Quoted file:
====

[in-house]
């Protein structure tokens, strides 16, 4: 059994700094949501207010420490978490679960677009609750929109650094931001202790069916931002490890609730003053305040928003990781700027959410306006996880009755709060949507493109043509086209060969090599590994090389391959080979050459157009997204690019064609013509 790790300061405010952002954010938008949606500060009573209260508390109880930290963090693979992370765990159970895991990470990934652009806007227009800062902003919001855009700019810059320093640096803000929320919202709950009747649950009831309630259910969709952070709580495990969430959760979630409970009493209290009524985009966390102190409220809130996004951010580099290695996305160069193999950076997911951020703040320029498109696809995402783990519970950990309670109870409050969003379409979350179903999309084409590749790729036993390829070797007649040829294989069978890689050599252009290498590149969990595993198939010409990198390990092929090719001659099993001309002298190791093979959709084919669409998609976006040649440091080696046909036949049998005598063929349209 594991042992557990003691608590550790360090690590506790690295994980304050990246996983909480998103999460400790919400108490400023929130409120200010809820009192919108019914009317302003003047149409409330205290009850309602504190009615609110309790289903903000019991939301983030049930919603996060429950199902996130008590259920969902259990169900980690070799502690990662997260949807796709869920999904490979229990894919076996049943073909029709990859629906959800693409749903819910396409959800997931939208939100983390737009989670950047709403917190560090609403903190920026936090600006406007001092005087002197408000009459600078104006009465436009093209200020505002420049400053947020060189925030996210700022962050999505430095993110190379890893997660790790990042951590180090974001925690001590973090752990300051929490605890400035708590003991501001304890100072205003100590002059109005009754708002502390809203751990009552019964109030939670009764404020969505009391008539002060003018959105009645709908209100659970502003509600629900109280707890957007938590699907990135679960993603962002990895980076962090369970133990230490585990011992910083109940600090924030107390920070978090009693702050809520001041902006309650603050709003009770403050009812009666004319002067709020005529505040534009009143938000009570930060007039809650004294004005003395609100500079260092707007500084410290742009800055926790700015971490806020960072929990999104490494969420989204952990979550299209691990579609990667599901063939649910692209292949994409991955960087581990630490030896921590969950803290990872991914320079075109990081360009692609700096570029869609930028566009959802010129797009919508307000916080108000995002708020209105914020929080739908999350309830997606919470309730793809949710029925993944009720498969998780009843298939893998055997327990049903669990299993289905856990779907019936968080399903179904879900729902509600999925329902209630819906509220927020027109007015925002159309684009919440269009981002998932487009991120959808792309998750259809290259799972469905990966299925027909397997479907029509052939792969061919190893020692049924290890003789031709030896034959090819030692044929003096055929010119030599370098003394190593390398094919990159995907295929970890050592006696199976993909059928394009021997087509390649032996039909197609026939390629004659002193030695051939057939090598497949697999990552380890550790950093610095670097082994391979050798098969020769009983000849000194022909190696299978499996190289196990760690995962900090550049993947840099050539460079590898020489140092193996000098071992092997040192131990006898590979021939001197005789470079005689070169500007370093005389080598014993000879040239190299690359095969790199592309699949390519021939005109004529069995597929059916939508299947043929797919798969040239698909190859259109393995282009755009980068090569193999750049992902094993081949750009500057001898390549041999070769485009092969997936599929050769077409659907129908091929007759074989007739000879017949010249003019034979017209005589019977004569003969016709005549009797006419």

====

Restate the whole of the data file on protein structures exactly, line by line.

[in-house]
């Protein structure tokens, strides 16, 4: 059994700094949501207010420490978490679960677009609750929109650094931001202790069916931002490890609730003053305040928003990781700027959410306006996880009755709060949507493109043509086209060969090599590994090389391959080979050459157009997204690019064609013509 790790300061405010952002954010938008949606500060009573209260508390109880930290963090693979992370765990159970895991990470990934652009806007227009800062902003919001855009700019810059320093640096803000929320919202709950009747649950009831309630259910969709952070709580495990969430959760979630409970009493209290009524985009966390102190409220809130996004951010580099290695996305160069193999950076997911951020703040320029498109696809995402783990519970950990309670109870409050969003379409979350179903999309084409590749790729036993390829070797007649040829294989069978890689050599252009290498590149969990595993198939010409990198390990092929090719001659099993001309002298190791093979959709084919669409998609976006040649440091080696046909036949049998005598063929349209 594991042992557990003691608590550790360090690590506790690295994980304050990246996983909480998103999460400790919400108490400023929130409120200010809820009192919108019914009317302003003047149409409330205290009850309602504190009615609110309790289903903000019991939301983030049930919603996060429950199902996130008590259920969902259990169900980690070799502690990662997260949807796709869920999904490979229990894919076996049943073909029709990859629906959800693409749903819910396409959800997931939208939100983390737009989670950047709403917190560090609403903190920026936090600006406007001092005087002197408000009459600078104006009465436009093209200020505002420049400053947020060189925030996210700022962050999505430095993110190379890893997660790790990042951590180090974001925690001590973090752990300051929490605890400035708590003991501001304890100072205003100590002059109005009754708002502390809203751990009552019964109030939670009764404020969505009391008539002060003018959105009645709908209100659970502003509600629900109280707890957007938590699907990135679960993603962002990895980076962090369970133990230490585990011992910083109940600090924030107390920070978090009693702050809520001041902006309650603050709003009770403050009812009666004319002067709020005529505040534009009143938000009570930060007039809650004294004005003395609100500079260092707007500084410290742009800055926790700015971490806020960072929990999104490494969420989204952990979550299209691990579609990667599901063939649910692209292949994409991955960087581990630490030896921590969950803290990872991914320079075109990081360009692609700096570029869609930028566009959802010129797009919508307000916080108000995002708020209105914020929080739908999350309830997606919470309730793809949710029925993944009720498969998780009843298939893998055997327990049903669990299993289905856990779907019936968080399903179904879900729902509600999925329902209630819906509220927020027109007015925002159309684009919440269009981002998932487009991120959808792309998750259809290259799972469905990966299925027909397997479907029509052939792969061919190893020692049924290890003789031709030896034959090819030692044929003096055929010119030599370098003394190593390398094919990159995907295929970890050592006696199976993909059928394009021997087509390649032996039909197609026939390629004659002193030695051939057939090598497949697999990552380890550790950093610095670097082994391979050798098969020769009983000849000194022909190696299978499996190289196990760690995962900090550049993947840099050539460079590898020489140092193996000098071992092997040192131990006898590979021939001197005789470079005689070169500007370093005389080598014993000879040239190299690359095969790199592309699949390519021939005109004529069995597929059916939508299947043929797919798969040239698909190859259109393995282009755009980068090569193999750049992902094993081949750009500057001898390549041999070769485009092969997936599929050769077409659907129908091929007759074989007739000879017949010249003019034979017209005589019977004569003969016709005549009797006419």